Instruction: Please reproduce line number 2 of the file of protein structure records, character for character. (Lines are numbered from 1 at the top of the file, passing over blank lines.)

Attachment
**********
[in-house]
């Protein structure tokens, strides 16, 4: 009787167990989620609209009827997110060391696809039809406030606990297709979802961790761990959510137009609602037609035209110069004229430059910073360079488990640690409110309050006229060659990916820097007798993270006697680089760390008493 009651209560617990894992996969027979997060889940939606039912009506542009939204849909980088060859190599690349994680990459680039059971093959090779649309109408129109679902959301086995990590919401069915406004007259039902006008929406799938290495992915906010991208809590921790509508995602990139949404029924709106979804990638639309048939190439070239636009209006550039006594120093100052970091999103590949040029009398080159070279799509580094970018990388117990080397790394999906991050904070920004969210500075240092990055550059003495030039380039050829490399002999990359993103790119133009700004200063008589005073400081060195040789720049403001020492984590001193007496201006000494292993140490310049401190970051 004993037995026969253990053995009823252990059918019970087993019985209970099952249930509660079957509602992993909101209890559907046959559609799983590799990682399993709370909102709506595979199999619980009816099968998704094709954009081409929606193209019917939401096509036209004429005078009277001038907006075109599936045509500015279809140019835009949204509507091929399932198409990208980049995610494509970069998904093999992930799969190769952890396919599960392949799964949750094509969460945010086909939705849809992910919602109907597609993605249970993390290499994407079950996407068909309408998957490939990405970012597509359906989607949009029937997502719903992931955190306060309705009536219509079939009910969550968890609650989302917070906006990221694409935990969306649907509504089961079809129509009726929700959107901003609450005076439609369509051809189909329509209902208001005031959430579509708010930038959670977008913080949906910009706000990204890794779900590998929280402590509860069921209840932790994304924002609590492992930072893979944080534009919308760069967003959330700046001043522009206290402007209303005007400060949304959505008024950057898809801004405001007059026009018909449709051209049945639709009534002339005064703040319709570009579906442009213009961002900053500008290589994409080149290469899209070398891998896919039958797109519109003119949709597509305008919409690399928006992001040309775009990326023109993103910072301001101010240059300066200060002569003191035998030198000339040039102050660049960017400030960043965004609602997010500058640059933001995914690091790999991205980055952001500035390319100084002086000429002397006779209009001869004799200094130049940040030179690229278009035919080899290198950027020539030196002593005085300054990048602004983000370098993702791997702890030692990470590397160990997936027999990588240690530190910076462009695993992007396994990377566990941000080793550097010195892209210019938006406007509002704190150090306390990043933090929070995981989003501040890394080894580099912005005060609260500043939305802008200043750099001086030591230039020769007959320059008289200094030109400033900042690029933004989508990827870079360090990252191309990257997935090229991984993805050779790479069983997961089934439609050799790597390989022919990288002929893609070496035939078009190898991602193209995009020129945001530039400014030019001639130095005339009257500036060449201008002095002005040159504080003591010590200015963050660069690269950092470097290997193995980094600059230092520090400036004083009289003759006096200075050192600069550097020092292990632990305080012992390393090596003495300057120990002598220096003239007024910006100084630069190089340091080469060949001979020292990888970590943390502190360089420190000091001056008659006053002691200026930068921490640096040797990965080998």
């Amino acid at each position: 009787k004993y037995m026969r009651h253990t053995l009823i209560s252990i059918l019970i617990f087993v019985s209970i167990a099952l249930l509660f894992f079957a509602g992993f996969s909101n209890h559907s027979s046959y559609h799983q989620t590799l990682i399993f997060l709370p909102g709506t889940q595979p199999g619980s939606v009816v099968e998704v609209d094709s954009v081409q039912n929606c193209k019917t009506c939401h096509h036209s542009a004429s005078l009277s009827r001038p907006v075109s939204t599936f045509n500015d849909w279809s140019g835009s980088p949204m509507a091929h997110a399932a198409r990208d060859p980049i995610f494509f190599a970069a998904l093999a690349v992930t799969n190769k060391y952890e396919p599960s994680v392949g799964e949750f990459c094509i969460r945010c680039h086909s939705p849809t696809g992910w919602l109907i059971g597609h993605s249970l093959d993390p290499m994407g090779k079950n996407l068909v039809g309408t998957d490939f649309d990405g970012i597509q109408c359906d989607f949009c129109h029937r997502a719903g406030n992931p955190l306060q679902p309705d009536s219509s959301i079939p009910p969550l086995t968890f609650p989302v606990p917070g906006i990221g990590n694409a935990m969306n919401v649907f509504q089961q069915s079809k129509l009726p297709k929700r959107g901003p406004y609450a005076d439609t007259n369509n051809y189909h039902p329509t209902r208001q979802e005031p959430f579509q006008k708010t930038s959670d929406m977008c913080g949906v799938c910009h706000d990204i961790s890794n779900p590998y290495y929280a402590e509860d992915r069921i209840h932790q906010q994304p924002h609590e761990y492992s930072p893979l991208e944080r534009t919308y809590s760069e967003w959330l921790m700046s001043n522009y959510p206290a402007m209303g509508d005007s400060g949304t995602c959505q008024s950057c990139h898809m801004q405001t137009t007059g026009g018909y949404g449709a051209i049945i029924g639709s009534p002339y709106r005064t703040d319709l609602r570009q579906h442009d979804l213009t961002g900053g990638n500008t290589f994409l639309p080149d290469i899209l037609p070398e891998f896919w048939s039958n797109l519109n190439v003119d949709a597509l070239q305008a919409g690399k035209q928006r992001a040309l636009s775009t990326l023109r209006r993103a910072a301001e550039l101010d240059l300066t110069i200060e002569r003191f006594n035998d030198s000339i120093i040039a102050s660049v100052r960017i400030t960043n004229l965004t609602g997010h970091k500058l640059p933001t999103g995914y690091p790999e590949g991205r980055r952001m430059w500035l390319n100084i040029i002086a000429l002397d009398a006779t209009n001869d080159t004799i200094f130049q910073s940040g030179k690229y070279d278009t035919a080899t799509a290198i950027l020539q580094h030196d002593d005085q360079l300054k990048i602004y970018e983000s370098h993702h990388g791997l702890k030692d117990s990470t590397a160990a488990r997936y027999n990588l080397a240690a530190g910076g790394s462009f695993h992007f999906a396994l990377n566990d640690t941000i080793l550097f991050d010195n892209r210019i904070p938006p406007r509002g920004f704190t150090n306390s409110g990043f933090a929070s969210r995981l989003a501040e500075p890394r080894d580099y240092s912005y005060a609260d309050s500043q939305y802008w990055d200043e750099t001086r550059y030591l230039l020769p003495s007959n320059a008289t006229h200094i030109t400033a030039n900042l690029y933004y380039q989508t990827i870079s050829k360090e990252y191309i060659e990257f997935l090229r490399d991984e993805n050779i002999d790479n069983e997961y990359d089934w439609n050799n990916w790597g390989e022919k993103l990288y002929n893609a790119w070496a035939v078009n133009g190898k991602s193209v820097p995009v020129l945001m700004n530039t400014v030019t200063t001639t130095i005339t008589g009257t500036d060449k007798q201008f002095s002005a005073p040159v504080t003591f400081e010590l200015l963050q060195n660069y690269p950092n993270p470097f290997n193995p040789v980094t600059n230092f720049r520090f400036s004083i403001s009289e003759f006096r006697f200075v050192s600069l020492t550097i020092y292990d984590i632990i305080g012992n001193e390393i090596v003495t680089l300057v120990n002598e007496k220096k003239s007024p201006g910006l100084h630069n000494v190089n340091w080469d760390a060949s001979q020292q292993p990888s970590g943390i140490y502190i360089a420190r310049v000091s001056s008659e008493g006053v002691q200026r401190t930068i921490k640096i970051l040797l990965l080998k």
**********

């Protein structure tokens, strides 16, 4: 009787167990989620609209009827997110060391696809039809406030606990297709979802961790761990959510137009609602037609035209110069004229430059910073360079488990640690409110309050006229060659990916820097007798993270006697680089760390008493 009651209560617990894992996969027979997060889940939606039912009506542009939204849909980088060859190599690349994680990459680039059971093959090779649309109408129109679902959301086995990590919401069915406004007259039902006008929406799938290495992915906010991208809590921790509508995602990139949404029924709106979804990638639309048939190439070239636009209006550039006594120093100052970091999103590949040029009398080159070279799509580094970018990388117990080397790394999906991050904070920004969210500075240092990055550059003495030039380039050829490399002999990359993103790119133009700004200063008589005073400081060195040789720049403001020492984590001193007496201006000494292993140490310049401190970051 004993037995026969253990053995009823252990059918019970087993019985209970099952249930509660079957509602992993909101209890559907046959559609799983590799990682399993709370909102709506595979199999619980009816099968998704094709954009081409929606193209019917939401096509036209004429005078009277001038907006075109599936045509500015279809140019835009949204509507091929399932198409990208980049995610494509970069998904093999992930799969190769952890396919599960392949799964949750094509969460945010086909939705849809992910919602109907597609993605249970993390290499994407079950996407068909309408998957490939990405970012597509359906989607949009029937997502719903992931955190306060309705009536219509079939009910969550968890609650989302917070906006990221694409935990969306649907509504089961079809129509009726929700959107901003609450005076439609369509051809189909329509209902208001005031959430579509708010930038959670977008913080949906910009706000990204890794779900590998929280402590509860069921209840932790994304924002609590492992930072893979944080534009919308760069967003959330700046001043522009206290402007209303005007400060949304959505008024950057898809801004405001007059026009018909449709051209049945639709009534002339005064703040319709570009579906442009213009961002900053500008290589994409080149290469899209070398891998896919039958797109519109003119949709597509305008919409690399928006992001040309775009990326023109993103910072301001101010240059300066200060002569003191035998030198000339040039102050660049960017400030960043965004609602997010500058640059933001995914690091790999991205980055952001500035390319100084002086000429002397006779209009001869004799200094130049940040030179690229278009035919080899290198950027020539030196002593005085300054990048602004983000370098993702791997702890030692990470590397160990997936027999990588240690530190910076462009695993992007396994990377566990941000080793550097010195892209210019938006406007509002704190150090306390990043933090929070995981989003501040890394080894580099912005005060609260500043939305802008200043750099001086030591230039020769007959320059008289200094030109400033900042690029933004989508990827870079360090990252191309990257997935090229991984993805050779790479069983997961089934439609050799790597390989022919990288002929893609070496035939078009190898991602193209995009020129945001530039400014030019001639130095005339009257500036060449201008002095002005040159504080003591010590200015963050660069690269950092470097290997193995980094600059230092520090400036004083009289003759006096200075050192600069550097020092292990632990305080012992390393090596003495300057120990002598220096003239007024910006100084630069190089340091080469060949001979020292990888970590943390502190360089420190000091001056008659006053002691200026930068921490640096040797990965080998």